So, In Praeclara Summorum AND other things mean we may certainly read most books labelled as fantasy. Not saying this is the case for Harry Potter or for some sci-fi stories by Ted Chiang (Tower of Babel and Hell is the Absence of God). But in general, we can read fantasy whether written by Christians (Dante, CSL, JRRT, see In Praeclara Summorum) or from a Pagan persepective (Prydain or Thélémaque) or from a perspective of agnosticism, like Lloyd Alexanders, as long as it doesn't directly prone doubt in existence of God. As I don't think they do. There may be specific reasons for avoiding specific works, notably Harry Potter.
I mention this, because some of the guys really towting In Praeclara Summorum as proof for saying "heliocentrism doesn't sin against the faith" at the same time also tend to say "theology fiction" (as I term it) = confabulating about matters of faith = forging heresies (or committing a kind of sacrilege by treating matters of faith as material for fictional writings).
It is conspicuous that Dimond Brothers are NOT saying about In Praeclara Summorum the one obvious point, that we may read Dante's Divina Commedia. They are only trying to take a secondary point and squeeze it into the definitions of being a formal definition that Heliocentrism is licit. One can just as easily, nay even better, say that Humani Generis is a formal definition that Evolution is licit, provided one doesn't deny Adam and Eve were first human's and Adam's soul was specially created by God. In one of his Letters, Tolkien congratulates himself on being guided by the Church after resuming what his parish priest had resumed Humani Generis as - that being just that point. And that is ALSO not what the document actually states. But it is less dishonest to do so with Humani Generis, which Dimond Brothers rightly reject, than with In Praeclara Summorum, where the subject is totally other than the question of cosmology and it only comes up as a side issue.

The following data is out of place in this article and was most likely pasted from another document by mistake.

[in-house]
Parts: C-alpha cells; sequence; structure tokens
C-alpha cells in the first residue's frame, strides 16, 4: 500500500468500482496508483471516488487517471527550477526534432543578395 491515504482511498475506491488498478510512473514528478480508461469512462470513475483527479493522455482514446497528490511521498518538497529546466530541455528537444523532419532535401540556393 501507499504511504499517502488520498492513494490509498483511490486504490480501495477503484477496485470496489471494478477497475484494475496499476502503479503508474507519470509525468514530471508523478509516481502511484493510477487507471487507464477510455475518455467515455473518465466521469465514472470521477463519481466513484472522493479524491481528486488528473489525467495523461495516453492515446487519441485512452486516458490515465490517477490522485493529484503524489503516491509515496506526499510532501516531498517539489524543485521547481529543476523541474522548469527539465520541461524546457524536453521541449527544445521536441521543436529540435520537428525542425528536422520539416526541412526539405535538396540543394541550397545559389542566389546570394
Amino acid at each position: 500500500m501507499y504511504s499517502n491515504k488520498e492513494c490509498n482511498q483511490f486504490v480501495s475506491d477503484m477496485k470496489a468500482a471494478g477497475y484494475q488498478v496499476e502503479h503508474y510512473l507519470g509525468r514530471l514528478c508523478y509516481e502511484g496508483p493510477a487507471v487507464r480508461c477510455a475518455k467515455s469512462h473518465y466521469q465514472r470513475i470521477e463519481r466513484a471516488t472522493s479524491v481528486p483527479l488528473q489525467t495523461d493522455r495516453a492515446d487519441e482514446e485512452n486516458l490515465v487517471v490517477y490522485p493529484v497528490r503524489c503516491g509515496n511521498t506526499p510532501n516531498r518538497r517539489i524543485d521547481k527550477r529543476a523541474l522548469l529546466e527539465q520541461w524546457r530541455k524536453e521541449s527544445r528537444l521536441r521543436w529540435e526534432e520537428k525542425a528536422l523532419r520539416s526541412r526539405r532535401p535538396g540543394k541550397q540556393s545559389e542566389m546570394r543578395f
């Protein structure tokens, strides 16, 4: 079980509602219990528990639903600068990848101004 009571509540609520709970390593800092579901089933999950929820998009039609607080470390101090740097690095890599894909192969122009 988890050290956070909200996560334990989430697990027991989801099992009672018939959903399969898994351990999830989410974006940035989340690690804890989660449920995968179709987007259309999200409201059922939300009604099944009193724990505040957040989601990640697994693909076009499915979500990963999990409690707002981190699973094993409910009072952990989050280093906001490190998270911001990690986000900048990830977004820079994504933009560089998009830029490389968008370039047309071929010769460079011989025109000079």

However, as to their treatment of the side issue, as said, I had accused them of falsely translating a Latin document, when in fact they were probably following someone else's false translation into an English document. Something tolerated, apparently, in 1921, as much as when later "Missal of Paul VI" has a Latin original stating "pro vobis et pro multis" and an English, Spanish, French translation stating "pour tous", "pro todos", "for all". Sth "Benedict XVI" rightly did away with. Even if for other reasons he's more suspect of being Antipope Ratzinger.
Back in 2013, I was not aware that Dimond Brothers were not mistranslating themselves. THIS I owe to repair their honour, though my attack on it was by mistake and sloppy ignorance of a fact. And a corresponding paragraph has been inserted as a visible comment in the correspondence post.
Hans Georg Lundahl
Sts Simon and Jude
* Note what I am doing here. Antipope Wojtyla « beatified » Pius IX. If I had said « Blessed Pius IX » I would have been giving impression that definitions by Wojtyla are somehow affecting the faith. If on the other hand I had said just « Pius IX », I would have been giving the impression not only that Wojtyla was no Pope (which is true), but also that he was wrong in considering Pius IX as a holy man. That I do not. Not because of Wojtyla, but because of « blessed are you when they persecute you for my name’s sake », Matthew 5, I think.
** The cessation of formal perecution came with Mussolini. In that sense, he can be compared to Gorbatchev, Ieltsin and Putin. However, unlike these, he also banned abortion, so he was better than any of these. Even if he also supported some low intensity continuing persecution by anticlericals in Fascist Party, as noted by Non abbiamo bisogno.